3. Gideon, born about 1639, who first married Sarah Brownell, and then married Mary (Boomer) Lawton.  Gideon served for several years as a Deputy from Portsmouth, and also as Overseer of the Poor.

William Freeborn is the g-grandfather of Gideon Cornell[5],  the first Chief Justice of the Rhode Island Supreme Court.  Cornell was also the great grandson of George Lawton (1607-1693) and Elizabeth Hazard (1630-1711), my 10th g-grandparents, discussed under their own heading.

The lineage for Sarah Freeborn (1624-1670) and Nathaniel Browning (1618-1674) is continued under his heading.



[1] Husband of my 10th g-grand aunt, Mary Hutchinson, sister of William Hutchinson (1586-1641).

[2] My 10th g-grandmother, discussed under her own heading.

[3] Direct ancestors of mine who were signers of the Portmouth Compact are: William Dyer (husband of Mary Dyer), William Freeborn, William Hutchinson (husband of Anne Hutchinson), Edward Hutchinson, Jr. (eldest son of William and Anne Hutchinson, called “Jr.” to distinguish him from his uncle Edward Hutchinson Sr.), and John Walker, all of whom are discussed under their own headings.  John Clarke and his brother Thomas (my 8th g-grand uncles – brothers of Joseph Clarke), John Coggeshall (father of my 7th g-grand uncle Samuel Rathbun, brother of Thomas Rathbun), Edward Hutchinson Sr. (my 10th g-grand uncle), and Thomas Savage (husband of my 9th g-grand aunt Faith Hutchinson, brother of Edward Hutchinson Jr.) were also signers.

[4] Dates of birth for Mary and Sarah are estimated based on the ages listed on the passenger lists for the Francis in 1634 (Mary- 7; Sarah – 2).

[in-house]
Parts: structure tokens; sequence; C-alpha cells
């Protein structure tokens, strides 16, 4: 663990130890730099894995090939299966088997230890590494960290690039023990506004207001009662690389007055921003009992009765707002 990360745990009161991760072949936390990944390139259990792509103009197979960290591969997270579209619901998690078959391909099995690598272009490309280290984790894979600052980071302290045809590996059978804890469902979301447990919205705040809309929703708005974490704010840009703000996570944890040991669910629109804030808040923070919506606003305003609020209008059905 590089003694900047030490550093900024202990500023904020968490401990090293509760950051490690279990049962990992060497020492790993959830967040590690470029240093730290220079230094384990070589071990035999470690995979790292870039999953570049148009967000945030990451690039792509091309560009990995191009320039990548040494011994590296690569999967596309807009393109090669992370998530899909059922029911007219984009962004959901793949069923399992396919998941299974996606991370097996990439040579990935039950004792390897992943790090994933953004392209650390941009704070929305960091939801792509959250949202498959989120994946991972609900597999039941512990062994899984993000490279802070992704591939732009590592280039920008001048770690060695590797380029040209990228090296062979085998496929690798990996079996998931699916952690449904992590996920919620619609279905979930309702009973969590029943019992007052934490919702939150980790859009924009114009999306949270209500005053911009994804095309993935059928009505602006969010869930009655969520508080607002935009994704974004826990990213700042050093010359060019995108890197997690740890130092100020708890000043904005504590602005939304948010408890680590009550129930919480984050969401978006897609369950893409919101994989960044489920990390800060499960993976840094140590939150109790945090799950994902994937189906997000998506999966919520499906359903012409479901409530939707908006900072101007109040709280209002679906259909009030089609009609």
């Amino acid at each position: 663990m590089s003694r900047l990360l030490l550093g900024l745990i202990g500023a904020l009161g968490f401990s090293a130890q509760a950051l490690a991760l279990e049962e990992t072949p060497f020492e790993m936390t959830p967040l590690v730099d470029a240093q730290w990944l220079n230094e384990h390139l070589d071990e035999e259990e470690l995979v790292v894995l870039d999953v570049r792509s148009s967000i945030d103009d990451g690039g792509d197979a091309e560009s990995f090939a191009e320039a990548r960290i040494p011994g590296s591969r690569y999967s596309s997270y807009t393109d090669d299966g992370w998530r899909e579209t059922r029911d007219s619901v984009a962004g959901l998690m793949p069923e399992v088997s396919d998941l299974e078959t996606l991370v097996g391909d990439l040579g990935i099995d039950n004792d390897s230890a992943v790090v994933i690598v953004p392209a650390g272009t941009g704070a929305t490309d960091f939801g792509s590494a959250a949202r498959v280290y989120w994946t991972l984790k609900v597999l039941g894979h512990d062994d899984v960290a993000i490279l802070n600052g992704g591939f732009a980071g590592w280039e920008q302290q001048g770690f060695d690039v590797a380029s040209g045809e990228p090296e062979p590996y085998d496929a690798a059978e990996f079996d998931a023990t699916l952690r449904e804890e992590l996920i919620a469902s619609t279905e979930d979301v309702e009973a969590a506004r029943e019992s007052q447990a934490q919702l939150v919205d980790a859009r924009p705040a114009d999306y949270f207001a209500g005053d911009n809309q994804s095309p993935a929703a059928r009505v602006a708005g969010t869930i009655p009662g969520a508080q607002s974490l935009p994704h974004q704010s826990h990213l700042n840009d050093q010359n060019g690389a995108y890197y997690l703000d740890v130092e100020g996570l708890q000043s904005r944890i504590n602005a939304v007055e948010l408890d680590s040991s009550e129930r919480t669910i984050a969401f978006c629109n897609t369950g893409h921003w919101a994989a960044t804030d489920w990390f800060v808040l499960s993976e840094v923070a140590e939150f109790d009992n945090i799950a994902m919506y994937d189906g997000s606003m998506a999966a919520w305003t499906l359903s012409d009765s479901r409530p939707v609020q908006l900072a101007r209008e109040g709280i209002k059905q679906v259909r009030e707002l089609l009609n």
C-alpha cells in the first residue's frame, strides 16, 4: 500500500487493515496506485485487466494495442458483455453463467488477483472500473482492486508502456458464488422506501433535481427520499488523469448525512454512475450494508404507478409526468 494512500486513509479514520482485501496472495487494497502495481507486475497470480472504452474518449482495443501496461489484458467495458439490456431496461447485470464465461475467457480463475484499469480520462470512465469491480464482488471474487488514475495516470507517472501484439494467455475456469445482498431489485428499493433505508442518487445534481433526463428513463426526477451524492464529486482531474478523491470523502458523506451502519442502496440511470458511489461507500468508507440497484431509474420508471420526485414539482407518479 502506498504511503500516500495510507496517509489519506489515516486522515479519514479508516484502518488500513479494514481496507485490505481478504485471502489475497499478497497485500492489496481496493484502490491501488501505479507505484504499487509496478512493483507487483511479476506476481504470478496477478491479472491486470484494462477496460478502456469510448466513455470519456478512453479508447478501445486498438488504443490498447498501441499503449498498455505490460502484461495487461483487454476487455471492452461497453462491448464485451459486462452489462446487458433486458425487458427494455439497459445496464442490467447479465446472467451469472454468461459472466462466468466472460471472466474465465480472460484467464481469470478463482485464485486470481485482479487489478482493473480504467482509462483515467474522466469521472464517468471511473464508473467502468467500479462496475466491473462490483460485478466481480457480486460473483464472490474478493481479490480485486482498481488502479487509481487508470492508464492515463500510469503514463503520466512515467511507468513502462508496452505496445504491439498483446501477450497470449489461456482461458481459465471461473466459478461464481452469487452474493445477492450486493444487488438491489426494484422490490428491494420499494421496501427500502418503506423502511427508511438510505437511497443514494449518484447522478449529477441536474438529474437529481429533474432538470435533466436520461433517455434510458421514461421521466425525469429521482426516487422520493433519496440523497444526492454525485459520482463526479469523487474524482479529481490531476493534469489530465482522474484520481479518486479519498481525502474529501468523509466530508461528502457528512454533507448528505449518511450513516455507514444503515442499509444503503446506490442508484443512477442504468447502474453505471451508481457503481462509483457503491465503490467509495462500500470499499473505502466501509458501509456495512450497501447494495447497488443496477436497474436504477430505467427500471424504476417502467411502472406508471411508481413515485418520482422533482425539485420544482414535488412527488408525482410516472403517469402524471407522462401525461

[5] Gideon Cornell (1710-1766) was a farmer and trader, who became the first Chief Justice of the Rhode Island Supreme Court, serving from 1747-49.  In 1732 Cornell began his public service as a deputy (representative).  From 1740-46 he was elected as an “assistant” to the governor, and in 1746 he was also on a committee to run the boundary line between Massachusetts and Rhode Island.  In 1738 Cornell served as one of the Justices of the Peace for Portsmouth, and in 1741 he was selected as one of the Justices of the Inferior Court of Common Pleas and General Sessions of the Peace for Newport County.  He had been initially selected as the fifth justice in room of (replacing) William Ellery, Sr. who was chosen assistant, and in 1742 Cornell was selected again to serve as a Justice of this court.  In May 1747 Cornell was chosen as the first Chief Justice of the Rhode Island Supreme Court, which at that time went by the title of the “Superior Court of Judicature, Court of Assize, and General Gaol Delivery.”  He was likely untrained in the common law.  In the early days of the Rhode Island Supreme Court, the legislature was distrustful of an independent judiciary and non-lawyer farmers were appointed as justices as late as 1819 (although Cornell likely served as a judge prior to his appointment).  His name is misspelled as “Cowell” in Warren’s history of the Harvard Law School.  Cornell owned the sloop Jupiter which was seized in Jamaica for violating the Navigation Act, despite an unsuccessful appeal in 1758 to the Lords of the Committee of Council for Hearing Appeals from the Plantations for the Court at Kensington (28 Jul 1758).  Other ships of Cornell’s were also accused of trading in foreign contraband according to the British laws.  Cornell was also involved in other legal entanglements, including a land dispute over mortgaged property in Newport, when in 1763 he filed a trespass and ejectment suit.  The opposing party, Thomas Shearman, appealed the case to the Rhode Island Supreme Court and then eventually to the “King in Council” in Great Britain in 1767.  Cornell died in Kingston, Jamaica in 1766 where he had gone to receive a large sum of money awarded to him by the British government.  His purported city house still stands at 3 Division Street in Newport, Rhode Island.  Cornell was a co-founder of Newport’s Redwood Library, which is housed in the oldest library building in America.  He was also one of the original signatories for the petition creating Brown University.